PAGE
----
Sprint Duathlon: 5k run / 20k bike / 2.5k run
I crossed the finish line, ready to cry. The clock read 2:04. 2 hours, 4 minutes. That’s not why I was emotional. I already knew I was last in my category. Before I started the race I had defined success as finishing, so the race was a success. I was crying because I had reached my goal. More to the point, I had reached my goal despite almost quitting twice in my race.
The first was at the 18km mark of the bike. I knew I was dead last on the bike. No one was behind me and anyone in front was well on their with the final run. The headwinds on this bike route are infamous and I was approaching the base of the last hill. My mouth was bone dry and I was having trouble breathing. I could start to feel the tears welling up inside me at the thought of DNF’ing with 2km’s to go. The thought of proving once again that I’m weak and can’t finish something when the going gets though was soul crushing. Being a the base of a hill that you can’t see over is great metaphor for life, don’t you think?
So, rather then drop out, I stopped. I dismounted my bike, walked about 10 steps, mounted my bike and pedalled the rest of the way up the hill feeling almost like I’d just started the race. Sometimes we need to stop and regroup, even if only for 30 seconds to recharge to continue towards out goal.
The second time I almost quit, was on the final 2.5km run. I was in agony. My back and abdominal muscles were incredibly painful and I was having an even harder time breathing. I had been having trouble breathing the whole race, which hadn’t happened during training. On the final 2.5km there was no smooth, rhythmic breathing, but rather groans mixed with sobs, I was in so much pain. It wasn’t that I was looking to quit, I had less than 2.5km to go and I had done the 5k in 37:24, a time I was quite happy with. I wasn’t sure if I would be physically able to finish. I dropped to a walk, then a jog. Repeat. Whenever I ran, I had to use my right arm to support my lower back to help alleviate some of the pain. Finally, with just over 150m to go I was able to run to the finish. The pain contorted my face and made me look, I am sure, like Quasimodo (and why not, I was almost as hunched as he was by that point). Right as I neared the end I spotted my beautiful wife; my beautiful pregnant wife. I managed a smile as she snapped a photo and then dropped back into agony. I managed to cross the finish line, glancing briefly at the time clock: 2:04:05. Similar to what I did a few years ago when I last finished this same race as a triathlon. I knew I was last, but I didn’t care, my place wasn’t part of the goal. My goal was to finish without penalty, without DQ, without aid. I did that, so I won in my mind.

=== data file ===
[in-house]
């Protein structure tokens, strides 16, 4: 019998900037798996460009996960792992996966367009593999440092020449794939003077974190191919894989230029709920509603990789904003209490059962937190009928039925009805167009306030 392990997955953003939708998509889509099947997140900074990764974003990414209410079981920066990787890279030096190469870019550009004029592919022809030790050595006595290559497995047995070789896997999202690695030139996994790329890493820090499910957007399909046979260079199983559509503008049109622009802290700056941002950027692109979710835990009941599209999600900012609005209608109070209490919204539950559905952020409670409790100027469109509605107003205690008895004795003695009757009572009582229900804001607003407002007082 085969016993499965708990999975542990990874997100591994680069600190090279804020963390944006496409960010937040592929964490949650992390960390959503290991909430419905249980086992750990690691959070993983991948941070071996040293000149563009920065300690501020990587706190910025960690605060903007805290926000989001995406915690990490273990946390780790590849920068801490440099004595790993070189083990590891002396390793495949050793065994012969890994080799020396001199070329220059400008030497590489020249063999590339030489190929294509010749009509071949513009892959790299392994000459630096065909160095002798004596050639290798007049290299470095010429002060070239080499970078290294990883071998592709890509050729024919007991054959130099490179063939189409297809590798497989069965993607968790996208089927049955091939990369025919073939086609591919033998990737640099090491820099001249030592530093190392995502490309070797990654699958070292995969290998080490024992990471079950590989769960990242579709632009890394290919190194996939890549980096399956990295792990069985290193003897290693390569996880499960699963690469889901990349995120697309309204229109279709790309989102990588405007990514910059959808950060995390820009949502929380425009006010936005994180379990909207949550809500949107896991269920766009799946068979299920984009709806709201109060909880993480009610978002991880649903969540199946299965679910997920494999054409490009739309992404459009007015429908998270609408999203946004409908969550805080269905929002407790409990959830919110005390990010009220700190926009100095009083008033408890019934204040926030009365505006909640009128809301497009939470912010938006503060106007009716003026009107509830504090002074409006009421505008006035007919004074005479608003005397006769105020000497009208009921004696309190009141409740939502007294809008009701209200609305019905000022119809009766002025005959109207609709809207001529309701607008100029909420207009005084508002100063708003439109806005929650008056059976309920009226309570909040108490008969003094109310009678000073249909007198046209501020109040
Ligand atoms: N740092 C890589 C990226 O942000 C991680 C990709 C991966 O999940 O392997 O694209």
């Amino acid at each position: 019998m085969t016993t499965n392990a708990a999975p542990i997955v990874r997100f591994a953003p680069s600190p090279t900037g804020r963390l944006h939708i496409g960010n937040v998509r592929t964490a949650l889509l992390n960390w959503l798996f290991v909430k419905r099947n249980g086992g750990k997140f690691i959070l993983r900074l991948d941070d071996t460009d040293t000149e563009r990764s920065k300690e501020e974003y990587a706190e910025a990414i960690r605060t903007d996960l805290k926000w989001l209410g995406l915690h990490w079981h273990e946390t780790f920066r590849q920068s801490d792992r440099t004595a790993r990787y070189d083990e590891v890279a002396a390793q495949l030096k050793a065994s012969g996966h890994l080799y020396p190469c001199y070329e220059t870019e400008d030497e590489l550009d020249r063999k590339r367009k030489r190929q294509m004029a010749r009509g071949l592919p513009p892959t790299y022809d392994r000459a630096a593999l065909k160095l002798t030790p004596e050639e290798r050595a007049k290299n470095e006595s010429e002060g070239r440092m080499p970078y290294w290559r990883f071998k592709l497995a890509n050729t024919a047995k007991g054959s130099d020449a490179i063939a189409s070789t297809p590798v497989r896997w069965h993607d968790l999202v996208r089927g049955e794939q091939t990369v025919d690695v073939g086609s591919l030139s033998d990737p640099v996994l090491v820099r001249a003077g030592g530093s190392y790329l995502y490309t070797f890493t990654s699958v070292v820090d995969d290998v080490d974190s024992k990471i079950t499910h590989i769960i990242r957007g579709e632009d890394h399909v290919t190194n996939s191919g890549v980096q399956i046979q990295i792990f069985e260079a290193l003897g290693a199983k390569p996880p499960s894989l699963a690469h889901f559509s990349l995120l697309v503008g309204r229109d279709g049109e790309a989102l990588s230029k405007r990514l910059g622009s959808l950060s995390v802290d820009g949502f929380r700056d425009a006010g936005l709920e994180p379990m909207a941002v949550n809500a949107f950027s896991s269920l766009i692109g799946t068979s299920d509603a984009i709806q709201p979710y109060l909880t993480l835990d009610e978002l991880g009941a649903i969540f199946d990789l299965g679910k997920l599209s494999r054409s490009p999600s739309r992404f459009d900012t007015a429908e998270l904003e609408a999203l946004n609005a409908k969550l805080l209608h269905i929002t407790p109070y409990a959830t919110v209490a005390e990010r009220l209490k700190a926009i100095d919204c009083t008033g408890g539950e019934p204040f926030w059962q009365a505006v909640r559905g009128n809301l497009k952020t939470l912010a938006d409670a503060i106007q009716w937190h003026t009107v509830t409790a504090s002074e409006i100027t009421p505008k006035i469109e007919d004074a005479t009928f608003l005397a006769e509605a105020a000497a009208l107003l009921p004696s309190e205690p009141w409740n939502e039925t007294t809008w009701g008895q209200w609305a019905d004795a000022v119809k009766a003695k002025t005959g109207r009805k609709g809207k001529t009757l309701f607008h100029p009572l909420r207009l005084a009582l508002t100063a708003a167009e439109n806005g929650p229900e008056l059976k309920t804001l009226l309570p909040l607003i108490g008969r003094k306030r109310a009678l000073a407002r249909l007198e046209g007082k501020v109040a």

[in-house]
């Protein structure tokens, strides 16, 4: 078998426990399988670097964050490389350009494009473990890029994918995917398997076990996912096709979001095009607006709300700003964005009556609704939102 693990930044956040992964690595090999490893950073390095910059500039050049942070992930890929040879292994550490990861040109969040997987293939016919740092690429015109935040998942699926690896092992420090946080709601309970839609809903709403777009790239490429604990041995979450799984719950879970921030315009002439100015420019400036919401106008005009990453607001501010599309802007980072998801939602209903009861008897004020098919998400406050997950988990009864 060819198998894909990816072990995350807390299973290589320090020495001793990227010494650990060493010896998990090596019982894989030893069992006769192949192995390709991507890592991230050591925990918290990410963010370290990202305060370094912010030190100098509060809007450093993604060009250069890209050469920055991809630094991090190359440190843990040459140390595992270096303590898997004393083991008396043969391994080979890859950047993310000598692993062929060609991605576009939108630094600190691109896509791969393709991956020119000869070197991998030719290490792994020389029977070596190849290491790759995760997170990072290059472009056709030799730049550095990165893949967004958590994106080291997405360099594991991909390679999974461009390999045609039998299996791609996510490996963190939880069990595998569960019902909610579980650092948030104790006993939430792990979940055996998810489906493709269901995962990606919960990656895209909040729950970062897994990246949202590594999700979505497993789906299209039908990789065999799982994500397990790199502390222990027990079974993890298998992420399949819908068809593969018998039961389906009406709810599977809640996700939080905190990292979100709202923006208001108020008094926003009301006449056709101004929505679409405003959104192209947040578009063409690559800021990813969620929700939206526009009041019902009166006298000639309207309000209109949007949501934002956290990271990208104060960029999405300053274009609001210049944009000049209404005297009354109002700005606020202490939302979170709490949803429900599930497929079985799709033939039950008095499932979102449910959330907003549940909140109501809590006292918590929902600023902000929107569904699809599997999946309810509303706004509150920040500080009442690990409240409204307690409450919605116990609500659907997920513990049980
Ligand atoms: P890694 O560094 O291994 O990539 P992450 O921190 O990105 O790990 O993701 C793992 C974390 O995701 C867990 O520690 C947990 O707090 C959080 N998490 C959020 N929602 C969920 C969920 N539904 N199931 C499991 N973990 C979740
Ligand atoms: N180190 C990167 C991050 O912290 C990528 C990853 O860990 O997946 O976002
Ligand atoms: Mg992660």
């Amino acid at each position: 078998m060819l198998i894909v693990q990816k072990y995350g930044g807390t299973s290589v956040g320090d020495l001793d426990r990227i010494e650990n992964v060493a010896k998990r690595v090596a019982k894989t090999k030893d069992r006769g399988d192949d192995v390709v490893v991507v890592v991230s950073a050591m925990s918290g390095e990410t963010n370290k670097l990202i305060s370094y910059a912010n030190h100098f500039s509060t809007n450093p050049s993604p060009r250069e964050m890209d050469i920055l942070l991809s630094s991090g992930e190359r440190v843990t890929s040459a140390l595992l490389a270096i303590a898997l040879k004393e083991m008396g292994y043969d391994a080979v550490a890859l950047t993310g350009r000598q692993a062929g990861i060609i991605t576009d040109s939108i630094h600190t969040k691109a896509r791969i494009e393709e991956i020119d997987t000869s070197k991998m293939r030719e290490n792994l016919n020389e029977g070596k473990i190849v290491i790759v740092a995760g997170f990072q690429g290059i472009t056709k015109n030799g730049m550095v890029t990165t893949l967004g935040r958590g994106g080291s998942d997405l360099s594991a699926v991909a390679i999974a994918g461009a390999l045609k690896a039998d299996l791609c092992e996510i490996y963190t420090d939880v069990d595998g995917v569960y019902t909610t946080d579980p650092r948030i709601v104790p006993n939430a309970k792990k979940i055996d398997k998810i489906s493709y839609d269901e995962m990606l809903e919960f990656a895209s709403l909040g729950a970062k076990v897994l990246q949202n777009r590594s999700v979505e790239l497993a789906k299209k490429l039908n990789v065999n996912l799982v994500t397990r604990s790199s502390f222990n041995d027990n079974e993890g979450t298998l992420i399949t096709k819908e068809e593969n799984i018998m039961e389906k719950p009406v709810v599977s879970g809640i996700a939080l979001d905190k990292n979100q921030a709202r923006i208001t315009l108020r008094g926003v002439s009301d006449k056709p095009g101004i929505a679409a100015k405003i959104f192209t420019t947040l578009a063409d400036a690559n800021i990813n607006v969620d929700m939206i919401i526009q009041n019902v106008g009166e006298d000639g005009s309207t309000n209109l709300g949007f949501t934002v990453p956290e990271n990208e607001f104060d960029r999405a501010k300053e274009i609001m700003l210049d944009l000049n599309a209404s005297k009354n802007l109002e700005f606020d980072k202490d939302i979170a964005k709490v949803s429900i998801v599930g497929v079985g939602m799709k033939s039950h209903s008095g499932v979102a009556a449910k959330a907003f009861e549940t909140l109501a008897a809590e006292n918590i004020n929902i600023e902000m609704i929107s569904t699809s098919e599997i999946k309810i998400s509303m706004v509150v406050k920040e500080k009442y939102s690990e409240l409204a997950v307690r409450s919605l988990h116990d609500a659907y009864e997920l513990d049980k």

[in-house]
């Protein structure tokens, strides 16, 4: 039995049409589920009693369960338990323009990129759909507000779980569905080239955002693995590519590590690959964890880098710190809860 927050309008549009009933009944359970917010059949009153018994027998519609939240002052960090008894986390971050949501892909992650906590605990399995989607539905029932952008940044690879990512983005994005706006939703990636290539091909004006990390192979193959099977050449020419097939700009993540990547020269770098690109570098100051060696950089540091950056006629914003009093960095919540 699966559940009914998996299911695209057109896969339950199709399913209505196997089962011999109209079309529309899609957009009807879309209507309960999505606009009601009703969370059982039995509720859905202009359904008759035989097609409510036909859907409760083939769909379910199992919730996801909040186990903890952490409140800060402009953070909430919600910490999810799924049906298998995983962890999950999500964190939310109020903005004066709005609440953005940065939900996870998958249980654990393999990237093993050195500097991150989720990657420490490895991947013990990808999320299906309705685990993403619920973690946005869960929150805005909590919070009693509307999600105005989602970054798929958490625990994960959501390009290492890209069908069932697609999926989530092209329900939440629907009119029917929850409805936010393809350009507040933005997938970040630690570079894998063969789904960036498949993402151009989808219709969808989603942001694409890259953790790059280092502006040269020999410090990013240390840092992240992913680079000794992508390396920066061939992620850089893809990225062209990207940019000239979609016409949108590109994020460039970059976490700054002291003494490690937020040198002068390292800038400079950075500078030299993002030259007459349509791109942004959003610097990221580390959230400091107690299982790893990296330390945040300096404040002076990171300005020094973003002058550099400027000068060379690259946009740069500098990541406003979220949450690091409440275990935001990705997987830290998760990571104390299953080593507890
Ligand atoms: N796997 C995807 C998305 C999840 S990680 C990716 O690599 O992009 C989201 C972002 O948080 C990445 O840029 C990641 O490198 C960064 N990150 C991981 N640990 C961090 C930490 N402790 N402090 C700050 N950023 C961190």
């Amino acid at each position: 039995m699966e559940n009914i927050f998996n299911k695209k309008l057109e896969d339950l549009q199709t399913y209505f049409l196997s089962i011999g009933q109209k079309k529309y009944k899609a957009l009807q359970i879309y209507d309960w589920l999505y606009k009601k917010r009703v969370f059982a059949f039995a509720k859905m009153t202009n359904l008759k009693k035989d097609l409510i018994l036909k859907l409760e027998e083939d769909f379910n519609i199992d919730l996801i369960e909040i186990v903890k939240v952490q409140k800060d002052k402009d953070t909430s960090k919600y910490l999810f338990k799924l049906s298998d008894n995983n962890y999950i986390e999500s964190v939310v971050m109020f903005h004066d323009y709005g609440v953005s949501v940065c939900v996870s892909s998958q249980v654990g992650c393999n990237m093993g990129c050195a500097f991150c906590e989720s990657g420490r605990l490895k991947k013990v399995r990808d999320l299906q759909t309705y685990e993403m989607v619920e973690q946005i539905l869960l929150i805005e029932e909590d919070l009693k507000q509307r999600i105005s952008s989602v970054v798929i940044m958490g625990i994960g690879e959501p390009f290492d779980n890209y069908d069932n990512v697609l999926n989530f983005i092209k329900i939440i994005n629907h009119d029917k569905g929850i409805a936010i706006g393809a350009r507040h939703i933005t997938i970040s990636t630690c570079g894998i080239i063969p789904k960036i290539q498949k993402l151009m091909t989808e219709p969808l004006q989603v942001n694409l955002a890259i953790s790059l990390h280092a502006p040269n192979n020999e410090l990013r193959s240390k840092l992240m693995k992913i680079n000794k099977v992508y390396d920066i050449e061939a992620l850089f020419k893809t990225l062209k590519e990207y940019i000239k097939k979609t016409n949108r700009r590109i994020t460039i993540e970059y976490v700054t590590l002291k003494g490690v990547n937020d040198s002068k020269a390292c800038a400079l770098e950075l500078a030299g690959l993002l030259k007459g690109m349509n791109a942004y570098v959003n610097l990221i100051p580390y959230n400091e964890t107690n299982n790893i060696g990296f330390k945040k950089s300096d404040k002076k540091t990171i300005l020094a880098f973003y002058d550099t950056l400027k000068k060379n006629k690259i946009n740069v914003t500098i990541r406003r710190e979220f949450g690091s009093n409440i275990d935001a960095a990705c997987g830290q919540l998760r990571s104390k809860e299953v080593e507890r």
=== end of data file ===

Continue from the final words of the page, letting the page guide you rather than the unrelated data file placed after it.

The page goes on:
After crossing the line a volunteer removed the timing chip from around my ankle, another handed me a cup of water which I gladly accepted because my fuel belt flasks were long empty. I waddled around, it took my wife a minute to find me. She came up to me with a big smile on face “you did it baby!”. We embraced and out came the tears, I started to sob. All the emotion I had been holding in from the pain and the times I nearly quit, poured out.
I was shaking and weak. My body was pretty depleted of fuel and the adrenaline was all that was sustaining me. I sat down in the camping chair we had brought for Pam and started to shake as Pam put my jacket around my shoulders and rubbed my back as I ate some almonds. Another athlete came by and asked if I needed medical attention. “No,” I replied, “I just need food”. Pam checked out the lineup for the BBQ but it was too long and we had no idea if we could eat the food anyway, given our gluten allergies.
We packed up the car and drove back into town where we indulged in ribs and coleslaw and ginger ale. We got back to our hotel and rested. This morning I feel pretty good. I have sunburnt shoulders and a slight headache from dehydration, but not as much muscle soreness as I thought I would. I’m still pretty tired though.
We’re packing up now, ready to go home and plan for a busy week. I’m still feeling the remnants of the intense emotions I went through yesterday and I’m still pondering what it means that I was able to push through and not quit. I’ll write more on that in another post.
For now though, I’m back. After many years of absence, I’m back on the MultiSport wagon. Does anyone really notice? No, but who cares. My family and friends do and I do. As a former coach of mine said, “Now, you get faster”.
But first, I’ll be doing my best to relax this weeks and recover.